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RTA proposing 2019 budget, riders call for more transparency

Posted: 5:51 PM, Nov 13, 2018
Updated: 2018-11-13 23:16:45Z

Public transit is trying to get back on track after financial and leadership problems, meanwhile, riders tell News 5 they're worried the RTA's still running off the rails.

The transit agency still needs a new CEO and now they are trying to figure out how to shore up a multi-million dollar gap in revenue without raising rates.

“We want someone to come in that's going to have a way to turn this around," said Chris Stocking, from Clevelanders for Public Transit.

With a $21 million loss of state funds from two years ago, and due to a change in state sales tax, the temporary funds given by the state to make up for the deficit could run out by 2020.

"I think the issue is trying to find where we're going to get local funding," Stocking said.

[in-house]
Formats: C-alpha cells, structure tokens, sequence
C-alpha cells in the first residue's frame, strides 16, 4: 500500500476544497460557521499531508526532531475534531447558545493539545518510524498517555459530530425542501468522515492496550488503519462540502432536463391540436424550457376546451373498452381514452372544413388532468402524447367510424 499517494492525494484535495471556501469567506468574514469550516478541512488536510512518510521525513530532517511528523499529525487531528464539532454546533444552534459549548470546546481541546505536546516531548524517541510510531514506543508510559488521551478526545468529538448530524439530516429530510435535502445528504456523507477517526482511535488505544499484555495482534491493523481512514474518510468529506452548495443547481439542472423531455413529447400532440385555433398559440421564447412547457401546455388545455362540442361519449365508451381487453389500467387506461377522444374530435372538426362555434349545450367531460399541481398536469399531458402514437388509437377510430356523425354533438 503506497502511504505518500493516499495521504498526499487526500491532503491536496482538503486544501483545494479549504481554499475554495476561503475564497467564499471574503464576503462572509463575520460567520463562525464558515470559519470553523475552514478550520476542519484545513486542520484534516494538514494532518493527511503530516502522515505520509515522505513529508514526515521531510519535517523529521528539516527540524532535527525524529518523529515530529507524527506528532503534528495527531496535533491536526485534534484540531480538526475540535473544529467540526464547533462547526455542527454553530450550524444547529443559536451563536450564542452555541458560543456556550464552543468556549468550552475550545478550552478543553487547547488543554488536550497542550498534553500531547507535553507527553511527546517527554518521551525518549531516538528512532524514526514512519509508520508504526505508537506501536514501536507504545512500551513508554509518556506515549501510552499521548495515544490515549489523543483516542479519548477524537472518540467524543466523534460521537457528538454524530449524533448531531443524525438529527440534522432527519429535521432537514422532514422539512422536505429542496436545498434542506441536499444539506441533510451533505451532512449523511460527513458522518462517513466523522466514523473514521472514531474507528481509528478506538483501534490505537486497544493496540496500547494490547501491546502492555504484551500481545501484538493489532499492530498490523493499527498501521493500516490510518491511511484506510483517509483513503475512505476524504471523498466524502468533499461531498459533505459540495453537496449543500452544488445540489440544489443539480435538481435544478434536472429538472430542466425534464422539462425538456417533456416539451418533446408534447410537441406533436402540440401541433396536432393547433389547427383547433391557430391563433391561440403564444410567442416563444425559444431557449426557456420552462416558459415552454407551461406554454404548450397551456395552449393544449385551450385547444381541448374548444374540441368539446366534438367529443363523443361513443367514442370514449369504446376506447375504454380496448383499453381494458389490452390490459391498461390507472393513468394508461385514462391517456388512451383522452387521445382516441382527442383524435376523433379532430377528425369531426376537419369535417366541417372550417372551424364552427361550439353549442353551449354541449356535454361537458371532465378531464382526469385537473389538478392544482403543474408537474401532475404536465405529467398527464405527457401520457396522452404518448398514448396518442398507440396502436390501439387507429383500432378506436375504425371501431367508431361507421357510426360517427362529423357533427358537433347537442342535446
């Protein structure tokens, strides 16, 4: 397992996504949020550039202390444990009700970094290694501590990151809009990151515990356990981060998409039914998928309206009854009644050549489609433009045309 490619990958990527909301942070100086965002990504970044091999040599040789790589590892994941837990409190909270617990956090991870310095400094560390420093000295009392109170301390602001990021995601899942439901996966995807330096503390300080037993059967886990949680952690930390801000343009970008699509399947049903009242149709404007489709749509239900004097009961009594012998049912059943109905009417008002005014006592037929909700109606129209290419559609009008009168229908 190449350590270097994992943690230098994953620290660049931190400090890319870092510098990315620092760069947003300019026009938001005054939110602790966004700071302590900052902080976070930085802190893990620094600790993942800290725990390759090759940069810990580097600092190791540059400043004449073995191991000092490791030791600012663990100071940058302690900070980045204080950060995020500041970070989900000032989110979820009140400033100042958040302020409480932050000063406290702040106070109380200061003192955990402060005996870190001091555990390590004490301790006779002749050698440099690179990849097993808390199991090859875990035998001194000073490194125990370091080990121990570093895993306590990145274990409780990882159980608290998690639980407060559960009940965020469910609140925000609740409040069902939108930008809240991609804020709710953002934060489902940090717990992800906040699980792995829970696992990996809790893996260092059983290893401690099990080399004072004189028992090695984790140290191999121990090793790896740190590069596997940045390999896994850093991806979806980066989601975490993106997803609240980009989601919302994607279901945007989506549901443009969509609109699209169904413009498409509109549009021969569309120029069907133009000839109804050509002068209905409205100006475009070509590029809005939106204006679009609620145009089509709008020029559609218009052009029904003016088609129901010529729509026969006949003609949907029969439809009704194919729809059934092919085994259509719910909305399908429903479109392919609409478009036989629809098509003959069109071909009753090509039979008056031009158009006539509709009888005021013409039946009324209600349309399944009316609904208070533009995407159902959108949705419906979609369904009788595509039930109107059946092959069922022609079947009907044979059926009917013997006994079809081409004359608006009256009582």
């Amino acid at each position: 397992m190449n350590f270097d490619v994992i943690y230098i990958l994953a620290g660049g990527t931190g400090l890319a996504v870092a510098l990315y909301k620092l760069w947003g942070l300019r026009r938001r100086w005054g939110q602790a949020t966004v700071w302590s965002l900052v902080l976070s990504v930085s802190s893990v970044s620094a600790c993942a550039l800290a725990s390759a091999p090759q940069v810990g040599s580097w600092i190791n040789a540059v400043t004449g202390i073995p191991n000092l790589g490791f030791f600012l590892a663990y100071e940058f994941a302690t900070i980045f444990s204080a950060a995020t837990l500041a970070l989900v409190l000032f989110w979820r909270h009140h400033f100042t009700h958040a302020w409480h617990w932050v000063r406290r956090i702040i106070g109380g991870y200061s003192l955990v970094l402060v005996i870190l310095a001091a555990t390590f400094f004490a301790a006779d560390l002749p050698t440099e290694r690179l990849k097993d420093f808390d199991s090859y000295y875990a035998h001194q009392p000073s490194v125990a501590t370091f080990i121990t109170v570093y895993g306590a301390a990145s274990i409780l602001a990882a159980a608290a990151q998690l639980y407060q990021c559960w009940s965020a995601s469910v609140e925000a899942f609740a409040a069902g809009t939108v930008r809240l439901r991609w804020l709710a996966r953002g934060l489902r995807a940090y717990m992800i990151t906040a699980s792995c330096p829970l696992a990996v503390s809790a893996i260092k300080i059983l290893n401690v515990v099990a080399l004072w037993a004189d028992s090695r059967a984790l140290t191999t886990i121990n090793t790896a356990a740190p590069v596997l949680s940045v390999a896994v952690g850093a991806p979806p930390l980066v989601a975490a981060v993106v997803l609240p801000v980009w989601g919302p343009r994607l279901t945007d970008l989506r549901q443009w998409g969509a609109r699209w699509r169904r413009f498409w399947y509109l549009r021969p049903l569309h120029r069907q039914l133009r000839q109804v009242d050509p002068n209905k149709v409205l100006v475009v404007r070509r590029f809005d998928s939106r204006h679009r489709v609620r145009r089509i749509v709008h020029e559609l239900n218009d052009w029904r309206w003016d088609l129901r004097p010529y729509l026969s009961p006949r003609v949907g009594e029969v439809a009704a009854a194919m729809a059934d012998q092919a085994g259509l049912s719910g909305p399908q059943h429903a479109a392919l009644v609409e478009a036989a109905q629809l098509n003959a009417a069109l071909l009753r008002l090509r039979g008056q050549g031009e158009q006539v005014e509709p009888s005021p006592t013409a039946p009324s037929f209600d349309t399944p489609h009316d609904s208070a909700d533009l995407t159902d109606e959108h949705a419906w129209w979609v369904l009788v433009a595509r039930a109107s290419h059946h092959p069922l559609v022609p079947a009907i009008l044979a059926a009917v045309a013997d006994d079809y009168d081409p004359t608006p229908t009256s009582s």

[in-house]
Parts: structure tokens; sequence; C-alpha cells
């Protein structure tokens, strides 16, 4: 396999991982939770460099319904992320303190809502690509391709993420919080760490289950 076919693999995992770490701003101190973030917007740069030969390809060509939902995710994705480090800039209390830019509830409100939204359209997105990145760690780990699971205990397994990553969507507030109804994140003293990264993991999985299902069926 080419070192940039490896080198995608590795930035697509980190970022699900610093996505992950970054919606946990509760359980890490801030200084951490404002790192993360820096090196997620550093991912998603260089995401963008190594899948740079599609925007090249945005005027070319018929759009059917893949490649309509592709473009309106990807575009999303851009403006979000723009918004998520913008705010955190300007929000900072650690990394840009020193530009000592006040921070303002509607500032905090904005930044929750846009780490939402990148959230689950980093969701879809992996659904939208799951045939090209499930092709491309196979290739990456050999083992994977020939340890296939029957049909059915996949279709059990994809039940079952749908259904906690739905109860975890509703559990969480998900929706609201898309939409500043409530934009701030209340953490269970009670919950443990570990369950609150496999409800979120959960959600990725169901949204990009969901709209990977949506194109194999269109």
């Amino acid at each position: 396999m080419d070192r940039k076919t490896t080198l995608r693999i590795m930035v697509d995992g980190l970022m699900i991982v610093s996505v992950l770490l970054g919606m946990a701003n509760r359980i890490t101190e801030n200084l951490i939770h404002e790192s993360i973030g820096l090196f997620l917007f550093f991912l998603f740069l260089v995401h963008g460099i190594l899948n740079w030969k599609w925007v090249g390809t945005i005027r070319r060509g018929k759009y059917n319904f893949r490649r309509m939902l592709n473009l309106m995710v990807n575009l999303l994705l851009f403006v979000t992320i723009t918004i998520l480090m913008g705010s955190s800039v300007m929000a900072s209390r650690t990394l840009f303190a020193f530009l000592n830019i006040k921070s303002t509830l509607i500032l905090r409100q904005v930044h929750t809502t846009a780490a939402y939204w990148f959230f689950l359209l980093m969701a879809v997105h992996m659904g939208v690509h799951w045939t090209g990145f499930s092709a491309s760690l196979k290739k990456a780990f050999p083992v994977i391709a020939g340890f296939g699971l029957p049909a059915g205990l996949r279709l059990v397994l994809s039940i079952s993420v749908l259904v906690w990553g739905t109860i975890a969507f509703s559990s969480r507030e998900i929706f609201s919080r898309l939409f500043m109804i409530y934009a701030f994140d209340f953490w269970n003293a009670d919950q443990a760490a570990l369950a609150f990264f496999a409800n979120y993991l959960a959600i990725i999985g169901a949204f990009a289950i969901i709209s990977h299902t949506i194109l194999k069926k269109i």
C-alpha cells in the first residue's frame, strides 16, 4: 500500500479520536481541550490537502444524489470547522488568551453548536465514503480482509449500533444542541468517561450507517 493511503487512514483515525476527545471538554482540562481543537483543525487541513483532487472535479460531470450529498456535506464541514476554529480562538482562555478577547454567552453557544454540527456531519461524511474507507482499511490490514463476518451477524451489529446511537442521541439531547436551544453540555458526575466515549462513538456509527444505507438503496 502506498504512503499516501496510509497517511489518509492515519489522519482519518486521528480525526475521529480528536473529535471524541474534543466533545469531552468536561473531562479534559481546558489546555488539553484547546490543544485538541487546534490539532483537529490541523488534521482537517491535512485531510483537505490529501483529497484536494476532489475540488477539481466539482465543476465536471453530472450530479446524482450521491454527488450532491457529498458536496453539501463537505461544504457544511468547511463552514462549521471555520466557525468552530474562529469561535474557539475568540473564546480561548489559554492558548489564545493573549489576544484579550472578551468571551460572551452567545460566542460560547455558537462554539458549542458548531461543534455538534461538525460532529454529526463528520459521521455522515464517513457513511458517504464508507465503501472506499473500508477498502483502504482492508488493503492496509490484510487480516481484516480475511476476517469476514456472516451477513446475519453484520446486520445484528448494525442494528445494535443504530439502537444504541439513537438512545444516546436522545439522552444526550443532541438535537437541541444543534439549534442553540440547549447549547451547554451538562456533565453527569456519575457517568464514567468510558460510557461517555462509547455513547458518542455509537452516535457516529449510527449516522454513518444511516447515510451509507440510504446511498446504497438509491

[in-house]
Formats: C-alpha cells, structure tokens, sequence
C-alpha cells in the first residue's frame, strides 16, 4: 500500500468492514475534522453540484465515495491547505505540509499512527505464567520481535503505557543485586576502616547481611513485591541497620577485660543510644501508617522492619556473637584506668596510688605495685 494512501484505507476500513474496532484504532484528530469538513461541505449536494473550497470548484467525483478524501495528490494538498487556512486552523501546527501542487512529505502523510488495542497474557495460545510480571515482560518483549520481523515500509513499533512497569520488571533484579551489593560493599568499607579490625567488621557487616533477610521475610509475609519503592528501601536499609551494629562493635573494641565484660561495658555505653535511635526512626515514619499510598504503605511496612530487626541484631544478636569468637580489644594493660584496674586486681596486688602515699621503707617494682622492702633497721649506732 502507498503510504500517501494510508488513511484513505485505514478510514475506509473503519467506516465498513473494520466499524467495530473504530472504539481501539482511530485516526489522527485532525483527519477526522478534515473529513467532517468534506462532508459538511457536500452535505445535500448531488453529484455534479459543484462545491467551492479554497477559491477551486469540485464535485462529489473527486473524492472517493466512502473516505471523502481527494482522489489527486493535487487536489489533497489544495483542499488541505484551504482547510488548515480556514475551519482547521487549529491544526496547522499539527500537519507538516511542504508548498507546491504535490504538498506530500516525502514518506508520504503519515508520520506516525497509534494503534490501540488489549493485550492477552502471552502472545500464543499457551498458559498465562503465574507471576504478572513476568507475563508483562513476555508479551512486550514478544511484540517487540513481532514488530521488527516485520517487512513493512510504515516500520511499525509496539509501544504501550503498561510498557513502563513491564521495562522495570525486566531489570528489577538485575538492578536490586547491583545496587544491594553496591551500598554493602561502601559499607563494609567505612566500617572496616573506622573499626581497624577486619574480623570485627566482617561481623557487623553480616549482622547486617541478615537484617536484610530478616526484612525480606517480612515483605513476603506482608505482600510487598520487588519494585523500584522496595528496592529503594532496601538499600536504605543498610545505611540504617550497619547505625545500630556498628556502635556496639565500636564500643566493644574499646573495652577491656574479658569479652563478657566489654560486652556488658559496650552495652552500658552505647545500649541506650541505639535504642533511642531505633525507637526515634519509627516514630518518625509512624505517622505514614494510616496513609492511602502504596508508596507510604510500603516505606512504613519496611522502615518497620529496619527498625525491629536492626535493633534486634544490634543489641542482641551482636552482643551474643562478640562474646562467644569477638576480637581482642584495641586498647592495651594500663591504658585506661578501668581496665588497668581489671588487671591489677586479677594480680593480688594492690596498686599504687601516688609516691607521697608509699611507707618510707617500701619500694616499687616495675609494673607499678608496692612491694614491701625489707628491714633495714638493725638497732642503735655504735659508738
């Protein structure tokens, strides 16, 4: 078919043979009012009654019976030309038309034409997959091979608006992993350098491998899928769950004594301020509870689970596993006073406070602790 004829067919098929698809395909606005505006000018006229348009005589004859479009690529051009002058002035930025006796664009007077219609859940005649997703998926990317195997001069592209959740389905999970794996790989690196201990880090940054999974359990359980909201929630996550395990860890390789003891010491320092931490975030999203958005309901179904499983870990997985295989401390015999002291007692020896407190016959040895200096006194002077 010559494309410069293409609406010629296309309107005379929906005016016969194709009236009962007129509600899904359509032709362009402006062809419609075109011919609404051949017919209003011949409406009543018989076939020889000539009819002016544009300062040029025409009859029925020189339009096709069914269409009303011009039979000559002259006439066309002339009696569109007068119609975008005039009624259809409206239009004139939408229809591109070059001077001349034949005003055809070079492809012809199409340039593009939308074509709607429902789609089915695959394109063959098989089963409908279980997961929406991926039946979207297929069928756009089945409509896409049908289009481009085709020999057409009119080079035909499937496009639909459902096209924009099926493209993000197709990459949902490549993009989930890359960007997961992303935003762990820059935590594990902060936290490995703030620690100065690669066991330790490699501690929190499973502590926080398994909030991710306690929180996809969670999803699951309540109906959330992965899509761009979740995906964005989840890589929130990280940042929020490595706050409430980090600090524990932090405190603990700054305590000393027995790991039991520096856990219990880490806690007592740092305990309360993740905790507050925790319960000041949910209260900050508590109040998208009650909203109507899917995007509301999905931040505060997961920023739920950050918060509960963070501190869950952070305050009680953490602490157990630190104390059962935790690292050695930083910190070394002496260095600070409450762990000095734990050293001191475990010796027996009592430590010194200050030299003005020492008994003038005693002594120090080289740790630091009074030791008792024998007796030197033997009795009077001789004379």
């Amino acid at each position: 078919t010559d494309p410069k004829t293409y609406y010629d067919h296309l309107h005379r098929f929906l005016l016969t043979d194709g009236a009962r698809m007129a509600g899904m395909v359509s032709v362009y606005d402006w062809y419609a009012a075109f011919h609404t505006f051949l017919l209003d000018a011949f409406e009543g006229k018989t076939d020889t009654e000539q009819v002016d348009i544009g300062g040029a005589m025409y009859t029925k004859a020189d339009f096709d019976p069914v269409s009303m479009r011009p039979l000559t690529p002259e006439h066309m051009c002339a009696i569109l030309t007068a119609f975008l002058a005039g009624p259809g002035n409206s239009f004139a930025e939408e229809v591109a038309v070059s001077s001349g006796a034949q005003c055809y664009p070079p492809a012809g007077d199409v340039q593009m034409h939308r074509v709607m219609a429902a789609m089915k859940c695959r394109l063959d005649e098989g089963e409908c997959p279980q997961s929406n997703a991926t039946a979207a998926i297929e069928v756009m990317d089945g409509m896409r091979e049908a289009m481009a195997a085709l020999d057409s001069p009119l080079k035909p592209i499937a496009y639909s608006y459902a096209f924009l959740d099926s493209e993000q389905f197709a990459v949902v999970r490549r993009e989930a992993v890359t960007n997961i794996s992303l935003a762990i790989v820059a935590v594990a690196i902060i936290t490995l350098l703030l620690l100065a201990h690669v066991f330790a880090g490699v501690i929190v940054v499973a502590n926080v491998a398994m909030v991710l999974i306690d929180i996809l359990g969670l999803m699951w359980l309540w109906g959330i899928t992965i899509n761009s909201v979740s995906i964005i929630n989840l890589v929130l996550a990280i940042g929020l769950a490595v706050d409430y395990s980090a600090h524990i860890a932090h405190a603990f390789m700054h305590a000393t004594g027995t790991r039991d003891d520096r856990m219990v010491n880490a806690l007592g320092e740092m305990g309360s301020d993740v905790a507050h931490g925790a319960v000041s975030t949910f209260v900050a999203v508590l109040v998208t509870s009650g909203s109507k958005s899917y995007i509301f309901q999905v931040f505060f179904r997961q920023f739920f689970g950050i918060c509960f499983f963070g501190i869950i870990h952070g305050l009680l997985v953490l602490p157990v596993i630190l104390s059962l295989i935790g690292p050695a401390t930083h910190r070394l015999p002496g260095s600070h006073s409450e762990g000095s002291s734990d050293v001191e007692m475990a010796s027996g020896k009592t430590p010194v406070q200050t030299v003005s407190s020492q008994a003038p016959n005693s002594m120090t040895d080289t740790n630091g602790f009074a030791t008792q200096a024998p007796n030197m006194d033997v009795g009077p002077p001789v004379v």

Floun'say Caver, the Interim General Manager for the RTA said in Tuesdays Budget meeting, no matter what he’s trying to make sure there are no rate hikes for riders in the coming year.

“Our hope is that on Dec. 18 that we'll approve a budget that provides space where we no service cuts and no layoffs for the 2019 budget,”

In August, riders were pushing for a tax levy to make up for the loss, the ballot issue didn't make the deadline for this midterm election and doesn't look promising for 2019 either.

“My goal as the interim CEO was provided stability, so that we could have the time to think, to understand," said Caver.

In the meeting, Caver stressed the positive that ridership is at a five percent loss, up from the nine percent loss in January earlier this year. Yet riders and some members of the board were still concerned about there being a loss in the first place. But when it comes to pulling the trigger on a tax bid, Caver dodged any direct commitment for the coming year.

“That decision will be a decision for our board of trustees to make," he said.

The financial woes and the recent scandal with former president George Dixon III, who now owes more than $1 million for this misuse of health care benefits, has riders, like Alanna Faith, demanding to have their say next go round.

“A transparent and engaged search for the new CEO," she said.

Today, the group Clevelanders for Public Transit gave the board a list of their recommendations for the new leader and are asking for open dialogue on who that person will be.

“We want to make sure we have the right person hired," said Stocking.